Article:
In This Issue


Coverage Corner

Holiday Parades

The Local Government Liability Balancing Act

Sewer Backup Liability Coverage


Tennessee Trivia

Q. What year was the Tennessee Governmental Tort Liability Act passed by the state legislature?

Click here for the answer

Message from the President

Dawn Crawford

Greetings!     

It is hard to believe that the holidays are here. As we prepare to celebrate Thanksgiving, here is some Thanksgiving trivia you can share with your friends and family, courtesy of www.goodhousekeeping.com.

The first Thanksgiving was actually a three-day celebration.

Today, Thanksgiving takes place on one day — maybe two if you count Black Friday. But that wasn't enough for the original Pilgrims. In November 1621, the settlers' first corn harvest proved successful, and Gov. William Bradford invited the Plymouth colonists' Native American allies to enjoy the fruits of their labor. Members of the Wampanoag tribe came bearing food to share, and as they joined the Pilgrims, the revelers decided to extend the affair.

The woman behind "Mary Had a Little Lamb" is also responsible for Thanksgiving's recognition as a national holiday.

After years of persistent lobbying, writer and editor Sarah Josepha Hale convinced President Abraham Lincoln to officially declare Thanksgiving an annual national holiday. The author also founded the American Ladies Magazine, which promoted women's issues long before suffrage. She wrote countless articles and letters to persuade the president to recognize the holiday federally, which she believed could help unify the Northern and Southern states amid gathering tensions and divisions. Hale kept at it, even after the Civil War broke out, and President Lincoln actually wrote the proclamation just a week after receiving her last letter in 1863.

The first Macy's Thanksgiving Day Parade didn't feature any balloons.

If you can't imagine the Macy's Thanksgiving Day Parade without giant floats featuring your favorite characters, you'd probably barely recognize the first parade in the early 1920s. It did have puppets riding the floats, as well as singers, celebrities and, of course, Santa Claus. And when the Thanksgiving parade made its big debut in 1924, it did have something that might be even crazier than balloons: animals from the Central Park Zoo.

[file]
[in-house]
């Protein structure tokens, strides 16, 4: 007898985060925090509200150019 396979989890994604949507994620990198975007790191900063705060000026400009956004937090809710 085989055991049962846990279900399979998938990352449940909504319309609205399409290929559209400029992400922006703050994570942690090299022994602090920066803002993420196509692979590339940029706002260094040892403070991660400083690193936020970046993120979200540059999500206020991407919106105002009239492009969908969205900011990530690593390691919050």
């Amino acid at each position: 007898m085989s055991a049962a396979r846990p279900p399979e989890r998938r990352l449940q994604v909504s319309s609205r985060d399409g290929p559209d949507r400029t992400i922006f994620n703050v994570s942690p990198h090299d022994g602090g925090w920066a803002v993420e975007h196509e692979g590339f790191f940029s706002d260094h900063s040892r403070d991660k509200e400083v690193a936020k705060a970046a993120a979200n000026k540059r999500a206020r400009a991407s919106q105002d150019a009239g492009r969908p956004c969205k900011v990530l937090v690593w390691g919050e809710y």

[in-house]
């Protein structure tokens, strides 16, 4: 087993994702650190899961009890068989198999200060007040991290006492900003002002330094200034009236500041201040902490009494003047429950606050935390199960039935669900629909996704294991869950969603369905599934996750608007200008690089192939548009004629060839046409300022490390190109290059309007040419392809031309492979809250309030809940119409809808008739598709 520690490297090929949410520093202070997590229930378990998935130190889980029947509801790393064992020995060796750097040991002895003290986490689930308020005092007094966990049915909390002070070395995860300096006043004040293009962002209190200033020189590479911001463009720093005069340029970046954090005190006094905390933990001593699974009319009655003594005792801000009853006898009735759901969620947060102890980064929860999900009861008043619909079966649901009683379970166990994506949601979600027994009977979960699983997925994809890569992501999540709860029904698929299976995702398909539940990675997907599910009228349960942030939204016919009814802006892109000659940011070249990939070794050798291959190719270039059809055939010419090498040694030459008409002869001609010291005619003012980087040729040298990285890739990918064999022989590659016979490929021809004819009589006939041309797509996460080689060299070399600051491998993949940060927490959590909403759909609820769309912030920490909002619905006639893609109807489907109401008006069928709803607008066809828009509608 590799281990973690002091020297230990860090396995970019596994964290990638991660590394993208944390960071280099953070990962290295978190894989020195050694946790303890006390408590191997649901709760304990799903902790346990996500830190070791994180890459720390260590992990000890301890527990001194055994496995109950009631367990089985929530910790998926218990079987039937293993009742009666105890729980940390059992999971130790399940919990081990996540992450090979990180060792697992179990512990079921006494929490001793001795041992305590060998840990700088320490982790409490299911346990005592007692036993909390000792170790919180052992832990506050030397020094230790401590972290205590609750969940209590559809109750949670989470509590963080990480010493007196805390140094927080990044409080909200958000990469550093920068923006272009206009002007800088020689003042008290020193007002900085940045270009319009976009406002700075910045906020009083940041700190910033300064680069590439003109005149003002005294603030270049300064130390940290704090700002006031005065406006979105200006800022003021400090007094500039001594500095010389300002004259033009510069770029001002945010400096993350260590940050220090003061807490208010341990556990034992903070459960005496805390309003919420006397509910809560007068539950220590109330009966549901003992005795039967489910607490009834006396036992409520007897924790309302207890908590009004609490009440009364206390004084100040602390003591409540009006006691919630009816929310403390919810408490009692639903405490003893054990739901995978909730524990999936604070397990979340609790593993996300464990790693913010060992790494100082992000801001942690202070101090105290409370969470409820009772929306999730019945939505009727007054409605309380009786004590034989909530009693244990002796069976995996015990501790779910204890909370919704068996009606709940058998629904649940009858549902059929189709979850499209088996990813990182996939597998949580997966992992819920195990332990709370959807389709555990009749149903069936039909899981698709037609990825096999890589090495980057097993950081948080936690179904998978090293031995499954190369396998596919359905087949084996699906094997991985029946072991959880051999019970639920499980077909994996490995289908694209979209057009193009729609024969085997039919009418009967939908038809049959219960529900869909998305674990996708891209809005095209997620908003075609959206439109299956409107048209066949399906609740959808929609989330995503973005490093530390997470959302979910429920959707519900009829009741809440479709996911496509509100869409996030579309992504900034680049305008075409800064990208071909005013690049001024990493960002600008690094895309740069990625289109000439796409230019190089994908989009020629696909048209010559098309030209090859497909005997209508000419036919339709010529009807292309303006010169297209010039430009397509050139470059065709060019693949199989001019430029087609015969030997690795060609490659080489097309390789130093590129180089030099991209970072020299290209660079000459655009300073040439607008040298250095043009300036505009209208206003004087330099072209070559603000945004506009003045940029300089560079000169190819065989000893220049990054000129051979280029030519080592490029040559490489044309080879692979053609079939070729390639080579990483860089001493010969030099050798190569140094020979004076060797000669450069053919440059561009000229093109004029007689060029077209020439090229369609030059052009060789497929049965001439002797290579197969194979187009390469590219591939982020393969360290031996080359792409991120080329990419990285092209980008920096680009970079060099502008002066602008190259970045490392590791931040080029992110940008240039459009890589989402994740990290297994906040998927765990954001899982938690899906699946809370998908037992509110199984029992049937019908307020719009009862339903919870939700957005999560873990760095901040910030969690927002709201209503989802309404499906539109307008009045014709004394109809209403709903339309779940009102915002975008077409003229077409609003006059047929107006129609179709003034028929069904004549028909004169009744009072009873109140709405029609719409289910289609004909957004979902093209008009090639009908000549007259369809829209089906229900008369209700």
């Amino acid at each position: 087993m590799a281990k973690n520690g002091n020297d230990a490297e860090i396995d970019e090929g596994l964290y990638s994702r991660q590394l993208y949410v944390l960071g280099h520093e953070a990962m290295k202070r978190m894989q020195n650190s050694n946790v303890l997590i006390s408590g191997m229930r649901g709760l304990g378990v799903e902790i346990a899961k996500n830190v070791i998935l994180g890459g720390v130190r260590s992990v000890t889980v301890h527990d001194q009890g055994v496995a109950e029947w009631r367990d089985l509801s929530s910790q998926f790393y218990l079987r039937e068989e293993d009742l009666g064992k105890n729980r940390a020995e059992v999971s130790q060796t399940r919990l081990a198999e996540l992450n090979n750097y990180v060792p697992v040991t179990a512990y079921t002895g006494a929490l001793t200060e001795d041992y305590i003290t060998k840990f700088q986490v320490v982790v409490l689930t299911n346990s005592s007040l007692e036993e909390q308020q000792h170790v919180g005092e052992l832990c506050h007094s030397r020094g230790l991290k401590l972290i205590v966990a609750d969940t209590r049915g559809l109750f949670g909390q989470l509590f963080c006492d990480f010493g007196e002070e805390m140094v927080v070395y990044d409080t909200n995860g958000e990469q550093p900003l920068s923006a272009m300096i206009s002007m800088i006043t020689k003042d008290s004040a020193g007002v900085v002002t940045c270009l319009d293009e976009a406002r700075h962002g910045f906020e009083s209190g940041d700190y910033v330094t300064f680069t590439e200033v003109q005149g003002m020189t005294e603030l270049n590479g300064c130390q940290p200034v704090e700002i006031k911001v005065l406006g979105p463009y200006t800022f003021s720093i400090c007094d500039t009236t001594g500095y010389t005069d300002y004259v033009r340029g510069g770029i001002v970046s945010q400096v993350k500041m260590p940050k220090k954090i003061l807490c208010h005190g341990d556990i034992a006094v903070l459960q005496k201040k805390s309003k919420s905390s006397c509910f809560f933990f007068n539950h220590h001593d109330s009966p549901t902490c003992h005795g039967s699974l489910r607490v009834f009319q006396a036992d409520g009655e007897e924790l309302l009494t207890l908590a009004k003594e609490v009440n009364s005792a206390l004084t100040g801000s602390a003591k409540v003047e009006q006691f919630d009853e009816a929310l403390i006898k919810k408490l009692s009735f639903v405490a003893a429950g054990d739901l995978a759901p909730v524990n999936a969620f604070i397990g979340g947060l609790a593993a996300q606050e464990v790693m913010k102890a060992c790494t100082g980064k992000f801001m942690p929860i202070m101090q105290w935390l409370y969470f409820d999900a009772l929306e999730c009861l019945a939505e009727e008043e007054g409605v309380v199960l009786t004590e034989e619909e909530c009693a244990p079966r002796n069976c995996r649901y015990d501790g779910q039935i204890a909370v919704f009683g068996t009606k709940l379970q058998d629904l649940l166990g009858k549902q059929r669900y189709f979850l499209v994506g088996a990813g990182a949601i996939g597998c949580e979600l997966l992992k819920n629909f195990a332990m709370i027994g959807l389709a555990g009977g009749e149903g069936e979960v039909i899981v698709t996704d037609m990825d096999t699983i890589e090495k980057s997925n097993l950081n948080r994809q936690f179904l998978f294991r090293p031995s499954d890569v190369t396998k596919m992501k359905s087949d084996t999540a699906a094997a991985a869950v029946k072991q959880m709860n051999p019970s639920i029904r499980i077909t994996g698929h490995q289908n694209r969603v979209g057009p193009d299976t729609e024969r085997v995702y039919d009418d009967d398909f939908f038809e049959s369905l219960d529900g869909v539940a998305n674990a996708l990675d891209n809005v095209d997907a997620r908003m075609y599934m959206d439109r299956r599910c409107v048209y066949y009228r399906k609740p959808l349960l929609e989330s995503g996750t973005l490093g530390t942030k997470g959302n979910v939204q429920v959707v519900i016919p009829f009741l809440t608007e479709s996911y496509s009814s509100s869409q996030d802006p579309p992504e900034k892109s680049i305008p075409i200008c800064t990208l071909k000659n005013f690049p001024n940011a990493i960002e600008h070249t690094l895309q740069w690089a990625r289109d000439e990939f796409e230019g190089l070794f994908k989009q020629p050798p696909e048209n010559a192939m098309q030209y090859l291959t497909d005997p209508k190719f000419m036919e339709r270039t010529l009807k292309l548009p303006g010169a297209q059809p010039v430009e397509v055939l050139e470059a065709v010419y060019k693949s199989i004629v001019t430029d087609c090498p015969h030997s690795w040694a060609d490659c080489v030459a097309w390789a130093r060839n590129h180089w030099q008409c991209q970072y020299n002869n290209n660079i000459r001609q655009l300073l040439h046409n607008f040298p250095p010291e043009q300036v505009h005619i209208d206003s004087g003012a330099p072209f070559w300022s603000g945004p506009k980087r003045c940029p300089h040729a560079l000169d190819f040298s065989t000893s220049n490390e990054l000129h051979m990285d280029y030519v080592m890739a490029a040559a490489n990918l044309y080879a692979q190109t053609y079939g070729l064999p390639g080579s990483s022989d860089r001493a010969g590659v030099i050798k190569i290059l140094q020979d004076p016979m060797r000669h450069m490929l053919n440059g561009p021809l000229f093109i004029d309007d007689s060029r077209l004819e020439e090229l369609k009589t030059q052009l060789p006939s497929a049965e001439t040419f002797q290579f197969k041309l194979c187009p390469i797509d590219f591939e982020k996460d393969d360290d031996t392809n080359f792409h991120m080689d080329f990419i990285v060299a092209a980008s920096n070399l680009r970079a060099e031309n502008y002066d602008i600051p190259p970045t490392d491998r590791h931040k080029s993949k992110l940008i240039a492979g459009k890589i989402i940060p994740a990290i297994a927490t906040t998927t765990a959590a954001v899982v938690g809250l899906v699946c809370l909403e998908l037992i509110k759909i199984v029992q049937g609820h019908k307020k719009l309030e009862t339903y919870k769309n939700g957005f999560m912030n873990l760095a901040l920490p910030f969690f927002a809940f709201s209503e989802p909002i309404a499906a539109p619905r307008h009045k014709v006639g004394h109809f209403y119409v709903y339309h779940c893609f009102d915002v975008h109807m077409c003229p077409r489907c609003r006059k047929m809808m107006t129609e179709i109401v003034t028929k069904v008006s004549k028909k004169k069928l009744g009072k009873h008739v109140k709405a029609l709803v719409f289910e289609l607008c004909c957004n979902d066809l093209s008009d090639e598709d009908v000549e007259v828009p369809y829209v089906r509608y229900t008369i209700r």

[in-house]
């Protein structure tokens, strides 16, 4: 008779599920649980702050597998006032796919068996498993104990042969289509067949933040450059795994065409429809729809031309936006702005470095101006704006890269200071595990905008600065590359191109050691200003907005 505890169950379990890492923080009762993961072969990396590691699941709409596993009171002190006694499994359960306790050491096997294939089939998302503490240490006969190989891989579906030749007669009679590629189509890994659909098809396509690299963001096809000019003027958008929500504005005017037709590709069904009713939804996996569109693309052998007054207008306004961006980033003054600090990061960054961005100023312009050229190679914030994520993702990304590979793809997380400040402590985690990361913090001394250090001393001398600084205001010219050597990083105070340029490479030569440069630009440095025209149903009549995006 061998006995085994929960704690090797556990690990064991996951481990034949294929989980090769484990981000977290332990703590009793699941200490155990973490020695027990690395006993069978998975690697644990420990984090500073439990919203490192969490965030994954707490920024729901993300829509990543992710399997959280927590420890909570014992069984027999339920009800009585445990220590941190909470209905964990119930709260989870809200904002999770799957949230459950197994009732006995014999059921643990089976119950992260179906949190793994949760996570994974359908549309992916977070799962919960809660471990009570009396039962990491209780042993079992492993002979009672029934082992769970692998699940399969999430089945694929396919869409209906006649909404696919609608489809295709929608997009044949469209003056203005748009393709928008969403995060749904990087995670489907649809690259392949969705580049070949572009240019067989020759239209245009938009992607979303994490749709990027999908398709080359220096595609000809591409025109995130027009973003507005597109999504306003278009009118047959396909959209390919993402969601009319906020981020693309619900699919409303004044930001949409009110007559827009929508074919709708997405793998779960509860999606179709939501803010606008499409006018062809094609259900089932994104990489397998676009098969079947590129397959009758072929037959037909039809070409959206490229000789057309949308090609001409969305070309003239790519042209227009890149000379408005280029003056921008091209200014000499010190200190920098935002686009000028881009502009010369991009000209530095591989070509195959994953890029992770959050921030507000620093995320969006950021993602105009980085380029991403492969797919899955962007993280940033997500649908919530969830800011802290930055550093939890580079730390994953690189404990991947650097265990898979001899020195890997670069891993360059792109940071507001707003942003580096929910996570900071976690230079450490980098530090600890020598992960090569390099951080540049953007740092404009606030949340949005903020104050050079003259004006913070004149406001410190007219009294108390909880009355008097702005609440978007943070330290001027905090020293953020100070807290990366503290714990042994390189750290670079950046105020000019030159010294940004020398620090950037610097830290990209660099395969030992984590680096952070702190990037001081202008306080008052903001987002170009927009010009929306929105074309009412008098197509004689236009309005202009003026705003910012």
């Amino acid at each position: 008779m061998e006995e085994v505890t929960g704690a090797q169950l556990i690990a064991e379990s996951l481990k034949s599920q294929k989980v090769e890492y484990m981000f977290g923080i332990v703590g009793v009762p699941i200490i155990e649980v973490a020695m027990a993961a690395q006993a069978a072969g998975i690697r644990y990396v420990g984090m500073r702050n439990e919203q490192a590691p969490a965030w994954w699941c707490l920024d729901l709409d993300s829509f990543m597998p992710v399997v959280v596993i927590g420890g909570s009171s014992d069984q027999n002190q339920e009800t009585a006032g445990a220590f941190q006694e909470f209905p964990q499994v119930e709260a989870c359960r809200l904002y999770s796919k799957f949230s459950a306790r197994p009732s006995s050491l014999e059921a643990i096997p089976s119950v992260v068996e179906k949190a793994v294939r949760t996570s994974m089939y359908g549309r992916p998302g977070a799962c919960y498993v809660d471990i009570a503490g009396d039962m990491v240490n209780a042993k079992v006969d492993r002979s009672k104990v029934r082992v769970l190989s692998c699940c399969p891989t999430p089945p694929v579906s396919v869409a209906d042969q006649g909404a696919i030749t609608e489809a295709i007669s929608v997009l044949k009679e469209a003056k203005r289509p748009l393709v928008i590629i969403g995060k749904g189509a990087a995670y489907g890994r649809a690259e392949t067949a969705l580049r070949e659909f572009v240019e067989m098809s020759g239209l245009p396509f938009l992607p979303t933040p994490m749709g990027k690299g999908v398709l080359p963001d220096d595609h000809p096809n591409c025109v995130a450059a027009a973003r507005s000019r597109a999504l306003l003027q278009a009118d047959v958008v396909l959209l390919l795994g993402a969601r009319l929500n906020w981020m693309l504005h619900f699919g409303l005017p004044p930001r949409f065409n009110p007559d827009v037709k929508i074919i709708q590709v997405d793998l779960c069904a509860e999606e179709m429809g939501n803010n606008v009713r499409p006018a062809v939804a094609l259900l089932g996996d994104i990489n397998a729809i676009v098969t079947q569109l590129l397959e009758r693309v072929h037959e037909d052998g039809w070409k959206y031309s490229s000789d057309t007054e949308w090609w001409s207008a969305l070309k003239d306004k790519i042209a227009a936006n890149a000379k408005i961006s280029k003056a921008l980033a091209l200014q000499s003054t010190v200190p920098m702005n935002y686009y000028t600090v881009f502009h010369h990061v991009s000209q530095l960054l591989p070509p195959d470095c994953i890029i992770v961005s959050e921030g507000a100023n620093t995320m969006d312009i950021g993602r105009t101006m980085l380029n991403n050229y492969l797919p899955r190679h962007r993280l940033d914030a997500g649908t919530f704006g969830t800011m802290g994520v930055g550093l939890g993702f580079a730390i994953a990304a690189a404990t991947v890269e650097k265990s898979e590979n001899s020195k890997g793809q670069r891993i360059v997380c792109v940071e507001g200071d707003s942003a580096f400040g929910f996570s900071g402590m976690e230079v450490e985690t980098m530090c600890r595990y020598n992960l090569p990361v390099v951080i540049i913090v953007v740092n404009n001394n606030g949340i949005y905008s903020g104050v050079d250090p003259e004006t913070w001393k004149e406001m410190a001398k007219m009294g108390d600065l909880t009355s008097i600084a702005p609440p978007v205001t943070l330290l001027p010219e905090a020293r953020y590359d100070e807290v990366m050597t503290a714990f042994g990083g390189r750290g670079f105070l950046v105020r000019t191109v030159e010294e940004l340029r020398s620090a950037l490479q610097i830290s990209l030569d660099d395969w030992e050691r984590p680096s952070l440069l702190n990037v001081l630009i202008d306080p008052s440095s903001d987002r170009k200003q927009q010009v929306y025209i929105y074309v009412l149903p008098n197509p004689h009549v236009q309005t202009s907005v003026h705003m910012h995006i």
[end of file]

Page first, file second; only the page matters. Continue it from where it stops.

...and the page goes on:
A Thanksgiving mix-up inspired the first TV dinners.

In 1953, a Swanson employee accidentally ordered a colossal shipment of Thanksgiving turkeys (260 tons, to be exact). To get rid of them all, salesman Gerry Thomas took inspiration from the prepared foods served on airplanes. He came up with the idea of filling 5,000 aluminum trays with the turkey — along with cornbread dressing, gravy, peas and sweet potatoes to round out the meal. The 98-cent meals were a hit, especially with kids and increasingly busy households.

The turkeys pardoned by the president have gone on to do some pretty cool things.

President George H.W. Bush pardoned the first turkey in 1989 after he noticed the 50-pound bird at his official Thanksgiving proclamation looked a little antsy. Every president has upheld the tradition to this day. But what happens to the lucky bird that lives to squawk another day? In 2005 and 2009, the pardoned turkeys went to Disneyland and Walt Disney World to serve as grand marshals in their annual Thanksgiving parades.

Only male turkeys actually gobble.

If you learned in preschool that a turkey says "gobble, gobble," that's only about half true. Only male turkeys — appropriately named gobblers — actually make the sound. Female turkeys cackle instead. So if you're trying to figure out whether a turkey's a male or a female, just wait until they open their beaks.